“It’s the strangest instrument I’ve ever seen,” said Eriksen.

And if learning to tune and play ice instruments in temperatures of -5C weren’t enough, this newly-minted musical collective has also taken on the task of writing completely new music specifically tailored for instruments and a stage made of ice.

The new compositions will only be played at the weekend’s two sold-out Ice Music concerts on Friday, February 27th and Saturday, February 28th. But music fans who can’t make it what’s sure to be a once-in-a-lifetime show need not despair: the entire project, including practice sessions and the performance, is being recorded for a documentary-style film that will be released later this year.

This article was produced by The Local and sponsored by Luleå municipality and Ice Music.


What are the best concerts in Sweden this autumn?

Now that Sweden has lifted its audience restrictions for public events, The Local's Paul O'Mahony lists his recommendations for the best gigs to attend over the coming months.

Crowd at a music concert in Debaser, Stockholm
Crowds return to Stockholm venue Debaser after pandemic restrictions on events were lifted. Photo: Pontus Lundahl/TT

Sweden’s musicians, concert promoters and venue operators have struggled to varying degrees through the pandemic. One surefire way to help get them back on their feet is to give organisers and artists the financial reassurance they need by pre-booking concerts.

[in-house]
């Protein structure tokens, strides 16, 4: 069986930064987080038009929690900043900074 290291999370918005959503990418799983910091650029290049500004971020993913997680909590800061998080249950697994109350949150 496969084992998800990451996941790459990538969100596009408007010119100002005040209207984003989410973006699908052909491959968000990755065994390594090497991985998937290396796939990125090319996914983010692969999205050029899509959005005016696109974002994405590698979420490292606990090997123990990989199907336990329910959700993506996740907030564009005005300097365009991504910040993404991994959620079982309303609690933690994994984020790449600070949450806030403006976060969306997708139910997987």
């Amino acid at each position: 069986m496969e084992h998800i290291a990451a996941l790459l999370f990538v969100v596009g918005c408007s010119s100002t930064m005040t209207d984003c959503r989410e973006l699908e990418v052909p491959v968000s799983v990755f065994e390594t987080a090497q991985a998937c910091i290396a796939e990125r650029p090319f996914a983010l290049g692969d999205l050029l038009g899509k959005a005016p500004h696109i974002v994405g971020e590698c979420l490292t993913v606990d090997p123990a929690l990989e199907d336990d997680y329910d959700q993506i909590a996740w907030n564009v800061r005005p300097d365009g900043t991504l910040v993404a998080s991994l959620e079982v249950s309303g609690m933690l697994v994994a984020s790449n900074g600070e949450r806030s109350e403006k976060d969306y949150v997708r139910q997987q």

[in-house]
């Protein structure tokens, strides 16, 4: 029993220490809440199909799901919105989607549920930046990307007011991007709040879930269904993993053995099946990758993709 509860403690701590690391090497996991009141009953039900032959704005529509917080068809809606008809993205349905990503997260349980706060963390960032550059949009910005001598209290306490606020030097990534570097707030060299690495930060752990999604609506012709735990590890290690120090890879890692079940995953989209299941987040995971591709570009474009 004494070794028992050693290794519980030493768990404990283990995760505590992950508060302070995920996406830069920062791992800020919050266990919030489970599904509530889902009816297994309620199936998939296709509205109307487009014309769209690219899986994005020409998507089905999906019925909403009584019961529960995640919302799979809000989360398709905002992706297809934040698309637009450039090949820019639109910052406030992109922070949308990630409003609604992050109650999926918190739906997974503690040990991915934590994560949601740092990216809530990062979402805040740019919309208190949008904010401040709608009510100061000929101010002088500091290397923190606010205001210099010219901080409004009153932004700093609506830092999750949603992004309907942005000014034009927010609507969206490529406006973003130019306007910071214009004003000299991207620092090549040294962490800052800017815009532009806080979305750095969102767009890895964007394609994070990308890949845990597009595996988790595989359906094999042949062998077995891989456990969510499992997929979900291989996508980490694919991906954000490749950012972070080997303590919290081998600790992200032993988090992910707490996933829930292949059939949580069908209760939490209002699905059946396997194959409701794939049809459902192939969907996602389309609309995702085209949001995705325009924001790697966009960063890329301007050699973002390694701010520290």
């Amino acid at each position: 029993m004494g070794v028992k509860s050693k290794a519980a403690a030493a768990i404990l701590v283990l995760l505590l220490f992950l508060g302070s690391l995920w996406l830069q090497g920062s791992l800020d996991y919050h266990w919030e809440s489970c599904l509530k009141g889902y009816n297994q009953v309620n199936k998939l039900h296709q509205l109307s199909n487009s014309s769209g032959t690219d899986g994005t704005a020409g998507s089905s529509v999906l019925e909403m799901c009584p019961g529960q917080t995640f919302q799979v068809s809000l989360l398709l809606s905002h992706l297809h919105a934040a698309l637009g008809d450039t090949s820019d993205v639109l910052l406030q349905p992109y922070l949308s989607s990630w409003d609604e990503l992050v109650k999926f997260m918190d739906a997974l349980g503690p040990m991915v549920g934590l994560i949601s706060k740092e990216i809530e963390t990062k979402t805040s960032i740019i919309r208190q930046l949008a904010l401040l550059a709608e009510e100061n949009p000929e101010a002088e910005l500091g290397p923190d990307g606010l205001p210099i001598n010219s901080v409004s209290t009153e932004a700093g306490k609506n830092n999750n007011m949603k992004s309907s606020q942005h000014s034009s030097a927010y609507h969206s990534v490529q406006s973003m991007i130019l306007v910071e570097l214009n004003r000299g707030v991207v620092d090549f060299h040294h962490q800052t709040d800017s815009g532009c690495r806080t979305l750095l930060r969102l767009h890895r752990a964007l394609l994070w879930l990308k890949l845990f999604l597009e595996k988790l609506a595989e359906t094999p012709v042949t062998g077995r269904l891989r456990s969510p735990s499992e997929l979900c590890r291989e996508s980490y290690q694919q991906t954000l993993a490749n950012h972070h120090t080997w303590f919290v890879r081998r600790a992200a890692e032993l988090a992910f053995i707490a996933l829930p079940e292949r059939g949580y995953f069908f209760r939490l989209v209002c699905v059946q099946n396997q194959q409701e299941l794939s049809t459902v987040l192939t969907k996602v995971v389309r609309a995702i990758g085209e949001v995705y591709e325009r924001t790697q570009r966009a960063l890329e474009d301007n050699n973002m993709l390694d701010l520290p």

Of course these recommendations only apply if you feel safe attending large events; remember that you should stay home and take a Covid-19 test if you experience any symptoms that could be linked to the virus, even if vaccinated. And make sure to check with organisers if there are any specific coronavirus requirements you need to be aware of. 

Coming up: top gigs in Sweden over the next few months 

As a regular gig-goer, live music is the one thing I’ve missed most over the past year and a half. So it is with some excitement (and, I’ll admit, a degree of trepidation) that I prepare to go see Norwegian band Pom Poko this Friday at Hus 7 in Stockholm. Their melodic art-punk album Cheater sparked the year into life on its release in January. They’re also playing Plan B in Malmö on Saturday night

Plan B is also the venue when Squid hit Sweden with a thrilling dose of post-punk on October 15th. Tickets remain available for the show at the time of writing (an absolute steal at 120 kronor), though that’s sadly not the case in Stockholm where their October 16th gig at Melodybox sold out a long time ago. (Although you can sign up to be added to a waiting list). 

Another artist well worth checking out in October is Gothenburg guitarist and singer Amanda Werne, better known as Slowgold. Her live shows are great and she is embarking on a Swedish tour on October 8th. 

Emma-Jean Thackray, one of the UK’s most interesting jazz artists, will be at Fasching in Stockholm on October 15th

For the best kind of sonic assault, Anna von Hasswolff’s band Bada are scheduled to play in Stockholm, Malmö and Gothenburg in late October. 

Have any of you ever seen Gothenburg electronic veterans Little Dragon live? I haven’t but might check them out in November when they swing by Malmö, Stockholm and Gothenburg